Barratt's sedge is named in honor of Joseph Barratt who lived from 1796-1882 (Fernald 1970). The core of this species range is the New Jersey Pine Barrens.
There are currently three known populations. The previous reported historical locations have most likely been lost to development. This is a plant of wet soils within fire-maintained pine barrens, a rather rare community type. The known populations are large and within protected landscapes, but few to no additional popualtions will likely be encountered.
Short term trends are not clear but at least two of the known extant populations and perhaps the third are good sized populations in intact appropriate pine-barrens habitat. There is no indication that these populations are declining although exact data on this is not available. Overall, short term trends are not clear but appear to indicate theat C. barrattii is stable in New York.
A few populations are believed to have been extirpated within the past century due to urban development. There are three known extant populations that have been known for at least the past half-century. There are at least three more populations which are only known from historical records. Two of these have been searched for without success. It is unclear if these populations are still extant although, the likely hood is small. Overall, long term trends in New York indicate a decline.
One population is adjacent to a railroad in a wet pine barrens. While the openness created by the railroad has probably been helpful to C. barrattii herbicide spraying to keep the railroad right of way open could negatively impact the population.
Carex barrattii and the habitat it occurs in requires fire. Therefore, appropriate fire management needs to be continued or conducted at all known extant sites. Herbicide spraying at the one known extant site that occurs adjacent to a railroad needs to be avoided.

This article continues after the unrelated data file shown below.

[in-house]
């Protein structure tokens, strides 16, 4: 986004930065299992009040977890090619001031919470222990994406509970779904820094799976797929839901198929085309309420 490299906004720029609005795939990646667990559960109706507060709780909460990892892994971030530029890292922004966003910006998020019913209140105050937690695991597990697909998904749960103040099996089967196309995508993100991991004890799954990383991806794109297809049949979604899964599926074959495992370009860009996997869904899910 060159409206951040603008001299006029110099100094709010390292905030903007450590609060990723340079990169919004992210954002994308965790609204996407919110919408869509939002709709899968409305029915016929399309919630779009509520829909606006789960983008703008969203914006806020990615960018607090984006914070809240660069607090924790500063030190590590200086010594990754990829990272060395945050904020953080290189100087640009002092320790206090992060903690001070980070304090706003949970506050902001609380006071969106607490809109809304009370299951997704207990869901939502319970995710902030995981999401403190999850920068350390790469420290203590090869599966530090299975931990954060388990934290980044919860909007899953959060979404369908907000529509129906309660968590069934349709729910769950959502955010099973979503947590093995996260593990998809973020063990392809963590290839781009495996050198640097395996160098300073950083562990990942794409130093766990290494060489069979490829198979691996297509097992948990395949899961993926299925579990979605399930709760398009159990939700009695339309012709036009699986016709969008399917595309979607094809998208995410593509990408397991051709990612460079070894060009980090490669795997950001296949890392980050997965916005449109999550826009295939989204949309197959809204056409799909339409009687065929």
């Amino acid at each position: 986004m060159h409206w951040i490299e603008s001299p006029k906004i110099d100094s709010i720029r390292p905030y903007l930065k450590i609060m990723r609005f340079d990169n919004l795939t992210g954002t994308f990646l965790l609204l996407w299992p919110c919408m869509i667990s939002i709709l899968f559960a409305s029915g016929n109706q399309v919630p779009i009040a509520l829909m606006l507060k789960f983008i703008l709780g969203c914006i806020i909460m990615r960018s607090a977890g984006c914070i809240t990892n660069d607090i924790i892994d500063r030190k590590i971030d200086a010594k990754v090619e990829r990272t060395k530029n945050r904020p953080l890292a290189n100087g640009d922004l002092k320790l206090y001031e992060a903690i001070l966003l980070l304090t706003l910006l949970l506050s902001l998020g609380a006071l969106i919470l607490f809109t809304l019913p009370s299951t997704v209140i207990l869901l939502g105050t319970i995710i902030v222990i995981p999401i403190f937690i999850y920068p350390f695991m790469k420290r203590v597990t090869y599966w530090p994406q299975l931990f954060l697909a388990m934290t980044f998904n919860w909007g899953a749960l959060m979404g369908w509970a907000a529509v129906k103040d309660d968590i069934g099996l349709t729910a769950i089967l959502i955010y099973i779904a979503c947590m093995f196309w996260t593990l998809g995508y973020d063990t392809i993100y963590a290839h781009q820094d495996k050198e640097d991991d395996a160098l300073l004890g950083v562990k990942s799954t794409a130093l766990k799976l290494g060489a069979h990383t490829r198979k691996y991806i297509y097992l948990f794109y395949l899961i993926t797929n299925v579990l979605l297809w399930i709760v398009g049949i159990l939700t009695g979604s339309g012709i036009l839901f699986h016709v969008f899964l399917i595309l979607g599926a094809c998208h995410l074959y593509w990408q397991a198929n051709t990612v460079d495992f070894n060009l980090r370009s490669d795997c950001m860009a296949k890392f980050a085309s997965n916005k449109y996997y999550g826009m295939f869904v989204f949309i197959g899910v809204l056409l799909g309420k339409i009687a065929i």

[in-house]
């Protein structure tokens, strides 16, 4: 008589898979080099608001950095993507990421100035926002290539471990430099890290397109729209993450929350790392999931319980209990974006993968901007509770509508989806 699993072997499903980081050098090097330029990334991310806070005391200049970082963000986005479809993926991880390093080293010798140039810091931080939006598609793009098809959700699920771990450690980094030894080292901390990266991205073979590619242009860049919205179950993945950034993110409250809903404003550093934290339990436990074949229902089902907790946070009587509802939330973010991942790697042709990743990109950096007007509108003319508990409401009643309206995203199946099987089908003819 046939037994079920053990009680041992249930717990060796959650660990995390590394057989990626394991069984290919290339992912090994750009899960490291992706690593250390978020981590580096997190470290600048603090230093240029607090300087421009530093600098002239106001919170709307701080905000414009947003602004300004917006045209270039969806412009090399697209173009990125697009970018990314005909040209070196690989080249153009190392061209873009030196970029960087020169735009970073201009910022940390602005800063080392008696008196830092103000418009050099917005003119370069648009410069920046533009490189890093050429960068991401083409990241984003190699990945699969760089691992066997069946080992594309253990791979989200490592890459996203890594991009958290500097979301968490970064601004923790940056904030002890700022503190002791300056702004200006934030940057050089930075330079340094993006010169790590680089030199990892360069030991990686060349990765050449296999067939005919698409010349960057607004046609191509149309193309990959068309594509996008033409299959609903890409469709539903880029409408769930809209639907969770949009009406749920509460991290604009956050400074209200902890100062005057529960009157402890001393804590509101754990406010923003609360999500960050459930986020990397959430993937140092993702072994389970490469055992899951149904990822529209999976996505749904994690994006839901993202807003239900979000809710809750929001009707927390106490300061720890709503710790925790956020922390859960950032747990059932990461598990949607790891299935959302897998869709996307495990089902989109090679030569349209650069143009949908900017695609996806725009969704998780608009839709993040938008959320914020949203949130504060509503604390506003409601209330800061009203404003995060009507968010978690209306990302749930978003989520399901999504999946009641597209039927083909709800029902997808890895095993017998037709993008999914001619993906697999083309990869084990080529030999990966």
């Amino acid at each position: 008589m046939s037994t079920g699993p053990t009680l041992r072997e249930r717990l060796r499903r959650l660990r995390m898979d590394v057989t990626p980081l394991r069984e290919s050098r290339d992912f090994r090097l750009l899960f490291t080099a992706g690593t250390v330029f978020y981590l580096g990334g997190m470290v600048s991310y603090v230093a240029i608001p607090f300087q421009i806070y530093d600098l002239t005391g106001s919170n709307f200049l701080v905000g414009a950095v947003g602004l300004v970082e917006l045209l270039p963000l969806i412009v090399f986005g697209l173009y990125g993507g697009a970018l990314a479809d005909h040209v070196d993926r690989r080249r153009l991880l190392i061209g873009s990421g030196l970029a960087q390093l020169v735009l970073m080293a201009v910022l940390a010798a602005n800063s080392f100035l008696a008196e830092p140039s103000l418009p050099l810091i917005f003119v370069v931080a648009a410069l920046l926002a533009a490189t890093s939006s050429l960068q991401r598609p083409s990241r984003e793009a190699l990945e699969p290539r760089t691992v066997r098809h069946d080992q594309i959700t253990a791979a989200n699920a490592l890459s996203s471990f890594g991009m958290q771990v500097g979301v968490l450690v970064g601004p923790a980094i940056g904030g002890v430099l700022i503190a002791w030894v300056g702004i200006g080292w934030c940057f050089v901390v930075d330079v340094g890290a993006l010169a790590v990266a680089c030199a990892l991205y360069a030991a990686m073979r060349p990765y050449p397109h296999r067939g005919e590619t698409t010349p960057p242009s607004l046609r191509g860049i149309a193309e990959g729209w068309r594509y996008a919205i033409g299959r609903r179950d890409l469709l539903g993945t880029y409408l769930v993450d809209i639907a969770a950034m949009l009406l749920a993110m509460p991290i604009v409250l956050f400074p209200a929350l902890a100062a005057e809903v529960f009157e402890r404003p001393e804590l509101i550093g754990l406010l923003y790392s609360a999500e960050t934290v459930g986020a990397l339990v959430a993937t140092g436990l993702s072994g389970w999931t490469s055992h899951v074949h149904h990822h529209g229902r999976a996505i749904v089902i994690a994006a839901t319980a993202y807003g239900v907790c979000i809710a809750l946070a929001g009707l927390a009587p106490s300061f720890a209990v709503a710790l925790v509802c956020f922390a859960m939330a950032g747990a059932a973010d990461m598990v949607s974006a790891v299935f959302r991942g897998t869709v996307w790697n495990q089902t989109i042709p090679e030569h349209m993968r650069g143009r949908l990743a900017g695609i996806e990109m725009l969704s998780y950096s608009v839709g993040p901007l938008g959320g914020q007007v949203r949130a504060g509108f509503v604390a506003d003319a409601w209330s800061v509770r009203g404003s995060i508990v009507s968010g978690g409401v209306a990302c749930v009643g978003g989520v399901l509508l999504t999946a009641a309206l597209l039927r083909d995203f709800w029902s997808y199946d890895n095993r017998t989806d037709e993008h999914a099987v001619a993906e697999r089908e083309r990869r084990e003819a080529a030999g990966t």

Surveys of historical populations should be continued until these populations are found or a determination can made that the populations have been extirpated.
Carex barrattii occurs in wet sandy or peaty soils in pine barrens including bogs. In pine barrens it grows in wet depressions and along streams. It is often associated with openings and disturbances such as along fire breaks, trails, roads, and railroads (New York Natural Heritage Program 2006). Bogs, swamps, wet woods, primarily on acidic substrata (Ball 2002). Its natural, undisturbed habitats in the mid-Atlantic are wetland depressions in pine or oak barrens, along the shores of rivers and ponds or in peaty bogs or cedar swamp edges. The habitat often occurs as open grassy savannah-like areas with abundant sunshine. Carex barrattii prefers acid soils, and the soil pH where the species occurs is less than five. Carex barrattii also occurs in a variety of disturbed or artificially maintained habitats such as power line rights-of-way, abandoned cranberry bogs, and railroad embankments (J. C. Ludwig, personal communication in Sharp 2001). Wet ground, especially in pine-barren swamps near the coast (Gleason and Cronquist 1991). Peaty swamps, pinelands, and wet woods (Fernald 1970).
In New York, C. barrattii is known only from western and central Long Island. Many of the populations in this area are believed to have been extirpated by urbanization. There is a voucher specimen that says "Yates Co., NY." This specimen is believed to have been collected by S.H. Wright and it is suspected that the "locality" information is simply where Wright lived and not where he collected this specimen.
Carex barrattii is rare and scattered throughout most of its range. Its center of abundance is in the New Jersey pine barrens where there are scores of populations. Outside of this area it is very infrequent or rare with most other states having at most a few extant populations. It is known, at least historically, from Connecticut south along the coastal plain to North Carolina. It is also known inland at a few disjunct sites with plants of coastal plain affinities including western Virginia, southwestern North Carolina, northwestern South Carolina, south-central Tennessee, northern Georgia, and northern Alabama (Ball 2002, New York Natural Heritage Program 2006, Weakley 2006).
Barratt's sedge is a loosely clumped grass-like perennial that occurs in patches. Its roots are fuzzy and yellow. Leaves are strap-like, 2-5 mm wide, and curled under on the edges. Stems are 20-90 cm tall and much exceed the leaves. At the apex of the stems are narrowly cylindrical clusters of male flowers. Also towards the apex of the stems are 2-4 secondary stems which branch off of the main stems. At the apex of these secondary stems are cylindrical flower/fruit clusters (spikes). Usually these spikes are mostly composed of densely arranged female flowers with a few male flowers towards the apex of the spikes. The female flowers develop into fruits (perigynia) which are 2.5-3.5 mm long (Mackenzie 1931-1935, Ball 2002).